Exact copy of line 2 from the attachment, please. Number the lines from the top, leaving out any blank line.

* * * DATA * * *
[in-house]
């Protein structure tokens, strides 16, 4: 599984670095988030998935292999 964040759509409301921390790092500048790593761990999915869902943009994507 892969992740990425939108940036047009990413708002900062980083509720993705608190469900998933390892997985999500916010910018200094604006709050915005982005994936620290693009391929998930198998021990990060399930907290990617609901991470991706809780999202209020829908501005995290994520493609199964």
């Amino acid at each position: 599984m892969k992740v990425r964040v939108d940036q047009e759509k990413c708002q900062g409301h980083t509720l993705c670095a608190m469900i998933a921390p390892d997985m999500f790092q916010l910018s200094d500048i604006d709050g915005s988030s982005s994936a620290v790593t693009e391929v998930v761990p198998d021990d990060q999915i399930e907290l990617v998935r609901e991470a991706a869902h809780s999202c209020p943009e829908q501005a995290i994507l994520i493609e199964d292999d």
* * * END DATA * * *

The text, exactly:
């Protein structure tokens, strides 16, 4: 599984670095988030998935292999 964040759509409301921390790092500048790593761990999915869902943009994507 892969992740990425939108940036047009990413708002900062980083509720993705608190469900998933390892997985999500916010910018200094604006709050915005982005994936620290693009391929998930198998021990990060399930907290990617609901991470991706809780999202209020829908501005995290994520493609199964």